A Global Actress Goes Local
The X-Files may be the most popular American TV show in France, but Acapulco H.E.A.T. is a close second. And why not? It looks like Baywatch, has plots like La Femme Nikita, features gorgeous secret agents in stunning fashions, and centers on an anti-terrorist organization which engages in high-speed chases, dazzling martial arts, and occasional mysteries which have an apparently supernatural element.
The show has made British-born actress Alison Armitage - who plays burglar-turned-crimefighter Catherine Avery Pascal - one of the most popular actresses in Europe, though she's only beginning to get noticed in the U.S. Recognizable in over 70 countries around the globe, the athletic brunette is as bemused by her huge popularity overseas as by her relatively low profile in the industry here.
"I got on the web recently, and found out that there were so many sites on me!" she marvels. "One of the reasons that I'm not really pursuing film and not trying to really get some big major acting projects is that I really don't want to lose my privacy. It's great to be online, it's great to have a little series, it's great to get some magazine covers, but to get to an extent where no matter where you go in the world, people recognize you - it's like, whoa, wait a minute."
Cat is an immensely popular character for a few obvious reasons - she's athletic, she's sophisticated, she looks great in a bathing suit - and for a few less-apparent traits like her talents as a burglar and her duplicitous wit. Her projects have included stealing gems from professional jewel thieves, protecting innocent family members from Mafia hits, and standing in for the threatened wife of a South American politician.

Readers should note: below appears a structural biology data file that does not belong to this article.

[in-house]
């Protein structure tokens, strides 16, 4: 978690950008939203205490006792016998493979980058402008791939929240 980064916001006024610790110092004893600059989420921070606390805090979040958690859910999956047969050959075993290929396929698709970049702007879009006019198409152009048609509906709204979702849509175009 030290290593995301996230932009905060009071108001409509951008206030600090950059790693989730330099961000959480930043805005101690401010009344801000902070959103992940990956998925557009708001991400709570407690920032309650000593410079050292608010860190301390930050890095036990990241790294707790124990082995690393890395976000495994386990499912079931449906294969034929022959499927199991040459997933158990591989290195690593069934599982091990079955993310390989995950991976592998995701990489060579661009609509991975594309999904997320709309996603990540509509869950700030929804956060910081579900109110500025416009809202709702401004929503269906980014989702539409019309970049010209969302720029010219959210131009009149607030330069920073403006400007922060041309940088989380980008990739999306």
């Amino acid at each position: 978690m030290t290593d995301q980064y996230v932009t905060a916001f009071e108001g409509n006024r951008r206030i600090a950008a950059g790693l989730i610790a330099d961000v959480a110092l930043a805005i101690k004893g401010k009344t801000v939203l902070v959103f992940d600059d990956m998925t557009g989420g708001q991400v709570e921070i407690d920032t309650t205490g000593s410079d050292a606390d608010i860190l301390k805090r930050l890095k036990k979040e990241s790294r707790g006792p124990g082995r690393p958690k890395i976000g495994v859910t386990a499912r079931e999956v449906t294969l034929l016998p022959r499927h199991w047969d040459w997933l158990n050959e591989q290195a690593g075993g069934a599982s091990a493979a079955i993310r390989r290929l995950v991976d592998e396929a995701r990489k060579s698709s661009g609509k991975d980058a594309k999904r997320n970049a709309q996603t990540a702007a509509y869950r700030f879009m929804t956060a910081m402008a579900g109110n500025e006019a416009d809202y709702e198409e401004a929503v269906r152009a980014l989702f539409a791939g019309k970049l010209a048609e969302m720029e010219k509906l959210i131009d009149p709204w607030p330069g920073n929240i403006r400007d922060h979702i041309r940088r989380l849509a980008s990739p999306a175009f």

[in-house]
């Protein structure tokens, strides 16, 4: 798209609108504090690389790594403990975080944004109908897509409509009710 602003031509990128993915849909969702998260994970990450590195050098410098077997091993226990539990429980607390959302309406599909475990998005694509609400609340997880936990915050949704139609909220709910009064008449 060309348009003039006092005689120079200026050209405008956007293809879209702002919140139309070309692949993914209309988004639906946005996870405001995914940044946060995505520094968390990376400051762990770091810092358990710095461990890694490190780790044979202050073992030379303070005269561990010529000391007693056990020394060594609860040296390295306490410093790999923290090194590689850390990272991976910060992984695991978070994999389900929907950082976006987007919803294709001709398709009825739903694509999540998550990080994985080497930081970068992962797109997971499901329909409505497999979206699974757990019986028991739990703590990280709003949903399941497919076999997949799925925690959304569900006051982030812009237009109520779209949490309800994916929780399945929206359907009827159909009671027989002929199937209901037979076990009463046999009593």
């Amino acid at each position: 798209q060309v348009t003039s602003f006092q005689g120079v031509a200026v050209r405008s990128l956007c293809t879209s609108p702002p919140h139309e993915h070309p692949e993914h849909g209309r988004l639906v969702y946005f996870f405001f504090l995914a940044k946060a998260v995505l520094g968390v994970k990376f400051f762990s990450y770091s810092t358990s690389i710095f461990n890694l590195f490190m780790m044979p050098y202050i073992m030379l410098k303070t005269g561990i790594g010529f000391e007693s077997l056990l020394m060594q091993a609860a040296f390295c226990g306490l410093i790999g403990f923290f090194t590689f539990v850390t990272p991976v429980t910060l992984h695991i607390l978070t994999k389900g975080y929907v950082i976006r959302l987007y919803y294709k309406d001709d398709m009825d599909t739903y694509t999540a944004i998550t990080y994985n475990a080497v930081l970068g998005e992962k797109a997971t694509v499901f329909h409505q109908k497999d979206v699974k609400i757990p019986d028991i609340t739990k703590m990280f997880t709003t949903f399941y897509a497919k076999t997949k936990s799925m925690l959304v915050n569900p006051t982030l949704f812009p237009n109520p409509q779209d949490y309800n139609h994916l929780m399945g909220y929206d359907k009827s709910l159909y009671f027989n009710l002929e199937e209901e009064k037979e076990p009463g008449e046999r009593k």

She's also had to debunk a psychic, track a mystical religious icon coveted by Hitler, and prevent a hijacking by someone who used to track terrorists himself. When she's not on the road pursuing criminals, however, Cat's home base is a beach fashion boutique in Puerto Vallarta - the perfect cover for three beautiful women and a young Adonis who fight international intrigue in their spare time.
"Look at where I go to work," laughs Armitage, who grew up in Hong Kong and has relatives all over the globe. Acapulco H.E.A.T. films in Mexico and the Caribbean, with occasional trips to South America. Though the settings are magnificent - a luxury hotel in Puerto Vallarta, the beaches of the Mexican Riviera - the L.A.-based actress is happy to be home for awhile. "We usually film June to December, and the last time I came back two days before Christmas - there's no way you can get your shopping done. This year we're doing January to June, and that will be really nice."
Armitage is one of the rare actresses who's had to learn to hide her British accent rather than to gain one for classical roles and period drama: she was told to lose the accent during the six weeks after she was cast on Acapulco H.E.A.T., which originally featured aristocratic English star Catherine Oxenberg. The producers felt that two accented women might be too many, but after an international search for a second female lead, they were eager to have Armitage on the new series.
"I had, like, six weeks in which to lose my accent - fortunately, since I'd been in America for a long time, I could easily listen to people and imitate," Armitage explains. "Most parts are for non-regional Americans. Now I play Americans all the time, but if I call my mom, I will be instantly English again. It's hard to switch back and forth because words will come out somewhere in the middle, it can be incomprehensible!"
The role of Cat appealed to the former competitive swimmer and self-confessed tomboy because of her independence and physicality. "I like when people write female characters like that - it's a little atypical, which is nice, it's a lot more like me personally," she notes, rolling her eyes about the number of roles for women in which they're little more than token wives or girlfriends. "I've always been athletic, I was sports captain for all female teams at my high school in Hong Kong, I started competitively swimming at age four. I was brought up in a male-dominated society, Hong Kong, Victorian parents, and I was treated as a woman, which is not equal - not even close. No one encouraged me in my athletic endeavors and my acting ambitions got scoffed at. So if I can be a role model, that's great."